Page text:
Another day, another “hit me hard” encounter with weird coding practices. The code below has been extracted from an ASP.NET MVC 5 project. It implements an action for a controller and the names have been modified. Only the main issue remains: some developers (I can no longer call them young or rookies or otherwise) create a model as a string. Of course when they check the string they do it case sensitive!

public ActionResult Action173( string email)
{
   if( String.IsNullOrEmpty( email ) )
   {
       return View();
   }
   
   var succeeded = BackendService.ExecuteAction173( email );
   return View( "{view name here}", succeeded ? "success":"failed" );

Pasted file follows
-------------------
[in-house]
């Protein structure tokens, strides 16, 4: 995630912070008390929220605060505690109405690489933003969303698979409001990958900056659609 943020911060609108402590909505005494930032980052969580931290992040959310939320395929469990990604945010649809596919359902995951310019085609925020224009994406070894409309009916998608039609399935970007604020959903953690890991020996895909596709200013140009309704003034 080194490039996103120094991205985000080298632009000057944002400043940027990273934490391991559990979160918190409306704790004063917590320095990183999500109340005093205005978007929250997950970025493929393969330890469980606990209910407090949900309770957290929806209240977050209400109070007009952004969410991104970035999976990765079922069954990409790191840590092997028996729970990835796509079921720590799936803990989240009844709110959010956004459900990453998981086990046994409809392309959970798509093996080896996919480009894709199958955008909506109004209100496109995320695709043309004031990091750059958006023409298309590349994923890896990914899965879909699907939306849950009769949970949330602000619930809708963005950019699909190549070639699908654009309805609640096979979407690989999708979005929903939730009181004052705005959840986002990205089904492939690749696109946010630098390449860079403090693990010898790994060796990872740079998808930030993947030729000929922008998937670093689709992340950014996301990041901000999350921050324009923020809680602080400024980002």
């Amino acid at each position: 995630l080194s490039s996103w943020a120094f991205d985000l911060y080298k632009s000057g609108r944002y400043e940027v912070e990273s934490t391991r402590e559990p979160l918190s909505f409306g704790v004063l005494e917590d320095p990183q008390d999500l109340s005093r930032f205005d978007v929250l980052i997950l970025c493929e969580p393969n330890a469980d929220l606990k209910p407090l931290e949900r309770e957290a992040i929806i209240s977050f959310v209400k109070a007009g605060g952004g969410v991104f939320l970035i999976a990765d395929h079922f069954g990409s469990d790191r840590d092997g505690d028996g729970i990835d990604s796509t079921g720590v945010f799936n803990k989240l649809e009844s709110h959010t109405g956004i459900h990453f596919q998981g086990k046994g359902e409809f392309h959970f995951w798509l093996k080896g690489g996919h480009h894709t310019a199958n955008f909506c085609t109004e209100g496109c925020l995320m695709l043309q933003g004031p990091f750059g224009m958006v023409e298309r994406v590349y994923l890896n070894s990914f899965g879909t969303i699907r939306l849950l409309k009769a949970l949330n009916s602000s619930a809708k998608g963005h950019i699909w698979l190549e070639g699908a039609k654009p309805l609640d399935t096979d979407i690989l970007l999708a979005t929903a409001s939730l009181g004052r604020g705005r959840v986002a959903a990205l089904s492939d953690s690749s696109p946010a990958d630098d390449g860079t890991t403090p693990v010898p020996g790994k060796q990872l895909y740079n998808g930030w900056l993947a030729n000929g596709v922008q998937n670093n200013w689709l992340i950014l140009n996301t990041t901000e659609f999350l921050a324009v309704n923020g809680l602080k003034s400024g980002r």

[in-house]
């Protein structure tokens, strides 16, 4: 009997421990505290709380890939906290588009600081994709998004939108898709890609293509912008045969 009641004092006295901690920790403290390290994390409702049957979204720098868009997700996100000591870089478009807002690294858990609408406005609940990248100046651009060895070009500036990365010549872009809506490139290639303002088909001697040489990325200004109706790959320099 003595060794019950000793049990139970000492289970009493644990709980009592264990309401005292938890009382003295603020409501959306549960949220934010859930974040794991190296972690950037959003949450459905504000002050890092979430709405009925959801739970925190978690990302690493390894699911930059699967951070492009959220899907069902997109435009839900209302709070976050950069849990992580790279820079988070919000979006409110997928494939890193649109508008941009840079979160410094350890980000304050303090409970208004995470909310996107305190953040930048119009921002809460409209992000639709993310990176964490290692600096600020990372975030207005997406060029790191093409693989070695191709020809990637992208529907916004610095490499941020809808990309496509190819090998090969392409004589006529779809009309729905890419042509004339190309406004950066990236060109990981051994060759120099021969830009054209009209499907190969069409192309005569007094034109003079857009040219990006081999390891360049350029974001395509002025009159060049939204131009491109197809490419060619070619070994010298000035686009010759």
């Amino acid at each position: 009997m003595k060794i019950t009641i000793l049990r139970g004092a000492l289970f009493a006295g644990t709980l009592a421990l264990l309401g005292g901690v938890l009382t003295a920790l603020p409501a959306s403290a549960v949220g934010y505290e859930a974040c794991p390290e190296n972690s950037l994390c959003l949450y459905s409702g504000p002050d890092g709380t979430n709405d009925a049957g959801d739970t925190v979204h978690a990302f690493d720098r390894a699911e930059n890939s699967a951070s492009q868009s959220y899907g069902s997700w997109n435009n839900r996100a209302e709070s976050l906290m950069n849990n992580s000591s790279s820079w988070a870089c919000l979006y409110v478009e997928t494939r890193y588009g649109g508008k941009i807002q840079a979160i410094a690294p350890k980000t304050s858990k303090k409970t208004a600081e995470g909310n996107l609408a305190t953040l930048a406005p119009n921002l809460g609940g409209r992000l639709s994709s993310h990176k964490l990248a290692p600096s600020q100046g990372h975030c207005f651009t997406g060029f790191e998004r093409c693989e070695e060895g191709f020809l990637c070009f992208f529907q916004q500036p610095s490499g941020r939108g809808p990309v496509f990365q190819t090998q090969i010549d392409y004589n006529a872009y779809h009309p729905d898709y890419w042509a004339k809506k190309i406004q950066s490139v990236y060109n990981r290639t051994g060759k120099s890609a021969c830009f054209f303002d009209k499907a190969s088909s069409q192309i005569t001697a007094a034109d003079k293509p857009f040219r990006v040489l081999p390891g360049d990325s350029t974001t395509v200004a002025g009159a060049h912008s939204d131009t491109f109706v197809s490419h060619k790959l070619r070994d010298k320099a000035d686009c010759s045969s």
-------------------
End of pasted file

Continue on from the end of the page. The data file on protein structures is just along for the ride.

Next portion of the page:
}

My first question when seeing the code was: how is the string used in the page? Is it actually displayed in the page?
No, the code in the view is something like:

var pageLayout = (String.IsNullOrEmpty(@Model) )? "invoice": @Model.Equals("success")? "success":"failed";
...
@if( pageLayout == "invoice")
{
...
}

@if( pageLayout == "success" )
{
...
}

@if( pageLayout == "failed" )
{
...
}

So why not define an enumeration in the controller sources (where R# quickly helps you move the definition to another file) and then switch on the passed enumeration? This way the compiler catches immediately a broken parameter.

Advertisements